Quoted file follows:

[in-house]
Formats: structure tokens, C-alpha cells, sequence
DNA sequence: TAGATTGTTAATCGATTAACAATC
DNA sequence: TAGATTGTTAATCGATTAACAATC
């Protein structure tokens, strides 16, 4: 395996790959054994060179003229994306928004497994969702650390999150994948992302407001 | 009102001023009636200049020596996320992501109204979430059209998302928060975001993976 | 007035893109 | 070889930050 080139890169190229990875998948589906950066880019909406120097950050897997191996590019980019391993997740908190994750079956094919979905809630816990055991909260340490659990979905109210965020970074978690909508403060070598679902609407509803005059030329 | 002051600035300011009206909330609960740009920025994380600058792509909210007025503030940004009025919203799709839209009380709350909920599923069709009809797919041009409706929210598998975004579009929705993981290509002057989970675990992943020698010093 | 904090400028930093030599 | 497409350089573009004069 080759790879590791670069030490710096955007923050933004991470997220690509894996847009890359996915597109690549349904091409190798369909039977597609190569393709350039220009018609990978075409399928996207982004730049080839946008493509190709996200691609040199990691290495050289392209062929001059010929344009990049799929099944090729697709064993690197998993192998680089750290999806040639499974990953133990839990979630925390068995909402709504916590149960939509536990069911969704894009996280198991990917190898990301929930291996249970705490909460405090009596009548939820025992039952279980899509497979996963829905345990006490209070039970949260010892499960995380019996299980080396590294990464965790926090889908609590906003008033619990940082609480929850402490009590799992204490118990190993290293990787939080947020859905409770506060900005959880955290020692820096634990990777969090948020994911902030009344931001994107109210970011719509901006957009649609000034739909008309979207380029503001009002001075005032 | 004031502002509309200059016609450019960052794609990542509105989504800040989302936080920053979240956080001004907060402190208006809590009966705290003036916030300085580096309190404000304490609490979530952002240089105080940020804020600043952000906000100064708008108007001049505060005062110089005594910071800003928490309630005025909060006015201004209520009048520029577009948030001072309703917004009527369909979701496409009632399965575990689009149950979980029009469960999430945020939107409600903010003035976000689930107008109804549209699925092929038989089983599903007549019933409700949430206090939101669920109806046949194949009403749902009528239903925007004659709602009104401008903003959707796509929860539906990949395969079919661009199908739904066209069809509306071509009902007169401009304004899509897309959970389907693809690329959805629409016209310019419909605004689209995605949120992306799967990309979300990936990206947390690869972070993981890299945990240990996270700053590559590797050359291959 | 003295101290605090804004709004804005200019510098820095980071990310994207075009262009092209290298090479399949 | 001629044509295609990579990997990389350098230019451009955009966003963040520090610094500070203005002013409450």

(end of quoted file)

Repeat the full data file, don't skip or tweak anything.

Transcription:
[in-house]
Formats: structure tokens, C-alpha cells, sequence
DNA sequence: TAGATTGTTAATCGATTAACAATC
DNA sequence: TAGATTGTTAATCGATTAACAATC
């Protein structure tokens, strides 16, 4: 395996790959054994060179003229994306928004497994969702650390999150994948992302407001 | 009102001023009636200049020596996320992501109204979430059209998302928060975001993976 | 007035893109 | 070889930050 080139890169190229990875998948589906950066880019909406120097950050897997191996590019980019391993997740908190994750079956094919979905809630816990055991909260340490659990979905109210965020970074978690909508403060070598679902609407509803005059030329 | 002051600035300011009206909330609960740009920025994380600058792509909210007025503030940004009025919203799709839209009380709350909920599923069709009809797919041009409706929210598998975004579009929705993981290509002057989970675990992943020698010093 | 904090400028930093030599 | 497409350089573009004069 080759790879590791670069030490710096955007923050933004991470997220690509894996847009890359996915597109690549349904091409190798369909039977597609190569393709350039220009018609990978075409399928996207982004730049080839946008493509190709996200691609040199990691290495050289392209062929001059010929344009990049799929099944090729697709064993690197998993192998680089750290999806040639499974990953133990839990979630925390068995909402709504916590149960939509536990069911969704894009996280198991990917190898990301929930291996249970705490909460405090009596009548939820025992039952279980899509497979996963829905345990006490209070039970949260010892499960995380019996299980080396590294990464965790926090889908609590906003008033619990940082609480929850402490009590799992204490118990190993290293990787939080947020859905409770506060900005959880955290020692820096634990990777969090948020994911902030009344931001994107109210970011719509901006957009649609000034739909008309979207380029503001009002001075005032 | 004031502002509309200059016609450019960052794609990542509105989504800040989302936080920053979240956080001004907060402190208006809590009966705290003036916030300085580096309190404000304490609490979530952002240089105080940020804020600043952000906000100064708008108007001049505060005062110089005594910071800003928490309630005025909060006015201004209520009048520029577009948030001072309703917004009527369909979701496409009632399965575990689009149950979980029009469960999430945020939107409600903010003035976000689930107008109804549209699925092929038989089983599903007549019933409700949430206090939101669920109806046949194949009403749902009528239903925007004659709602009104401008903003959707796509929860539906990949395969079919661009199908739904066209069809509306071509009902007169401009304004899509897309959970389907693809690329959805629409016209310019419909605004689209995605949120992306799967990309979300990936990206947390690869972070993981890299945990240990996270700053590559590797050359291959 | 003295101290605090804004709004804005200019510098820095980071990310994207075009262009092209290298090479399949 | 001629044509295609990579990997990389350098230019451009955009966003963040520090610094500070203005002013409450």